Answer: when there is a “Barder” event.
How does this translate? A Barder event may give those a second chance who have entered into a consent order regarding their financial affairs, or against a court order which has been made after a contest, but later events make the terms of that order, in their eyes at least, unfair.
These cases are rare, but those who feel that they have been wronged, may wish to re-visit the terms of their settlement.
For a set of circumstances to come within the “Barder” remit the following elements should be present:
- New events have occurred since the making of the order which invalidate the basis, or fundamental assumption, upon which the order was made; and if permission to appeal out of time were granted the appeal would be very likely to succeed.
- The new events occurred within a relatively short time of the order being made (a few months but less than a year after).
- An application for permission to appeal should be made promptly.
- A grant of permission to appeal out of time should not prejudice any third party who has acted in good faith and has acquired an interest (for valuable consideration) in any property relevant to the dispute.
In a recent case involving a Mr and Mrs Critchell the terms of the consent order provided for the wife to retain the marital home (worth £190,000, with equity of £175,000), and for the wife and their two teenage children to remain living at the property until the youngest child reaching 18 years old/finishing full time secondary education; the wife’s death; her remarriage or cohabitation; or sale of the property. The husband was given a charge on the property to receive 45% of the net sale proceeds on sale to pay his debts. Both parties had very modest incomes and earning potential at the time.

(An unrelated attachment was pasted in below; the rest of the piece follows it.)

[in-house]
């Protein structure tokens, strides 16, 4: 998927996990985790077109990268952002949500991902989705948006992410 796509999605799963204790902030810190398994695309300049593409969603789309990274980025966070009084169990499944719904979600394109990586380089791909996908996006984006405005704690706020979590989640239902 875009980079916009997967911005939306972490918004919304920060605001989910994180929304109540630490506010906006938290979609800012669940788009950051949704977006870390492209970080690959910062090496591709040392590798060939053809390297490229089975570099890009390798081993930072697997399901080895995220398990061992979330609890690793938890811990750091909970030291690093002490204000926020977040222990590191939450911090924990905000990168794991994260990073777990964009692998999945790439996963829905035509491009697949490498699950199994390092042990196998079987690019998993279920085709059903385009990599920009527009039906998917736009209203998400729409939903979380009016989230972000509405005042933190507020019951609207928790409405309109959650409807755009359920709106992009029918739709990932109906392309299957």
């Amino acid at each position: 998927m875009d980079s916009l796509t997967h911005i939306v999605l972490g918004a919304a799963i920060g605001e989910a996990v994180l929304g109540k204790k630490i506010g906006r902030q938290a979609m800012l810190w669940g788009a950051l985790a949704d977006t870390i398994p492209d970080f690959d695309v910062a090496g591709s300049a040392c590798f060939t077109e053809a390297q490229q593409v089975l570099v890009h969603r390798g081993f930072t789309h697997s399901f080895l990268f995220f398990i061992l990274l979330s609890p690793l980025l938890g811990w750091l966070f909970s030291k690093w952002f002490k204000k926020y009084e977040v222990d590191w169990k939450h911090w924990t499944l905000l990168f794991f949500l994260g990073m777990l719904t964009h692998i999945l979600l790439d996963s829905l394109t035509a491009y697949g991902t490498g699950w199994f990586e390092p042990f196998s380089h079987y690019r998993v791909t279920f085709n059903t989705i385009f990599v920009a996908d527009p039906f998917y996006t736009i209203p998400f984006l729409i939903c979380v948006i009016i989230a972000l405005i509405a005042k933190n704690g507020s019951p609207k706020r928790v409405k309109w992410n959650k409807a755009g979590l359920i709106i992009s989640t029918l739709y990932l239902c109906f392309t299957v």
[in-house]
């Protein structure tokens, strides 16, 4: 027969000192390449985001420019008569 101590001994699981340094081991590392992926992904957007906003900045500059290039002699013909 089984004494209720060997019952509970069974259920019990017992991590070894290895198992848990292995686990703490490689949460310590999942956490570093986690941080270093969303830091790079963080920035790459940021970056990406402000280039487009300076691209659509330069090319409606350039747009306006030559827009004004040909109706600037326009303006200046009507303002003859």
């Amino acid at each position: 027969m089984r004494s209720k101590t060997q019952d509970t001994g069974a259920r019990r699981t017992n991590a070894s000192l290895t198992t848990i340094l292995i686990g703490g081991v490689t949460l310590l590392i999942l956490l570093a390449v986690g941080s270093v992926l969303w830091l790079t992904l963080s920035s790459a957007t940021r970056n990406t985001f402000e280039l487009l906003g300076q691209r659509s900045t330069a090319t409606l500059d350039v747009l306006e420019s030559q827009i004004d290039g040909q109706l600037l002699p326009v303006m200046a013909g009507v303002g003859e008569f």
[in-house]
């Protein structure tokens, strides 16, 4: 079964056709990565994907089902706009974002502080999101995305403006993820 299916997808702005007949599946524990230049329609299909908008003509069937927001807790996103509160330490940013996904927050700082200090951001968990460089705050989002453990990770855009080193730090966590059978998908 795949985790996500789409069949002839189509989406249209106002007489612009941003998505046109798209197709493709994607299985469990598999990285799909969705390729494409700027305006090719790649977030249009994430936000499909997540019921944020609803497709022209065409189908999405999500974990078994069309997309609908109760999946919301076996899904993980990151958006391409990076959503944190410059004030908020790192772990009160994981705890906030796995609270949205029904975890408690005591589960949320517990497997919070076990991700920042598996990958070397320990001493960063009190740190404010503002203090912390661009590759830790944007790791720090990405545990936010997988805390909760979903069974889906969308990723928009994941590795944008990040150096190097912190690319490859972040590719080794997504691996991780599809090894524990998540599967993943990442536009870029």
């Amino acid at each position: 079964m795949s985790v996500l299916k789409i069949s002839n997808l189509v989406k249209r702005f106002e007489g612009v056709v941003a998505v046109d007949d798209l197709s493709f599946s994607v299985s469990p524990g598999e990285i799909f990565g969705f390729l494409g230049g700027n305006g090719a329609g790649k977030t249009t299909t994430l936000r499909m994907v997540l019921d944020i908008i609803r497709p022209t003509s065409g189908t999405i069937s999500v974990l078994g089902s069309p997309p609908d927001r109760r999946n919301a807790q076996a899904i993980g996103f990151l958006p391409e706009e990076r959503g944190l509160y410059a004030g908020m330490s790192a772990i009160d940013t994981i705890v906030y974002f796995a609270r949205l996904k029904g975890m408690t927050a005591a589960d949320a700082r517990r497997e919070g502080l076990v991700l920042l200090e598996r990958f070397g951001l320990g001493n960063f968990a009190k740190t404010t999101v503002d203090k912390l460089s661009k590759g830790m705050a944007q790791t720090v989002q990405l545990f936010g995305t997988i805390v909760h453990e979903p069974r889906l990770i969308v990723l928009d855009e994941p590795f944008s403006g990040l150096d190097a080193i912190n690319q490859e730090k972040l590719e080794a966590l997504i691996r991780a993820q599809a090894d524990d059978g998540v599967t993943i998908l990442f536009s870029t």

However within a month of the consent order the husband’s father died, leaving him an inheritance of £180,000. Mrs Crichell claimed that this was a Barder event. Mrs Critchell appealed against the terms of the original consent order.
At first instance the judge allowed the wife’s appeal and extinguished the husband’s charge on the property.
The husband appealed to the Court of Appeal, but failed. It was held that the decision should not be interfered with: the impact of the inheritance so soon after the hearing meant the husband no longer needed the 45% of the equity in the marital home to pay off his debts, as he could now do so from his inheritance. The court stated that the case came within Barder principles since the husband’s inheritance soon after the order was made represented a change in the basis, or fundamental assumption, upon which the consent order had been made.
It was emphasised however by the Court of Appeal Judge that it is in the public interest for there to be finality in litigation, and that principle of finality should only be interfered with in rare cases such as Critchell which was merely illustrative of the application of the strict Barder principles to the particular stark facts of the case, and did not change the jurisprudence on the subject.
That was of course a good result for Mrs Crichell, but it is a shame that the parties were not able to sit down and agree to vary the original consent order (and formalise the variation through the court) to avoid the stress and the significant legal costs which would have been incurred during the appeal process.
If you would like to discuss such matters, and possibly action , as a result of reading this article, Anita Garside-Slinger of Ringrose Law, 2 Bargate, Newark NG24 1ES, tel: 01636 594460, email: firstname.lastname@example.org, would be pleased to provide advice.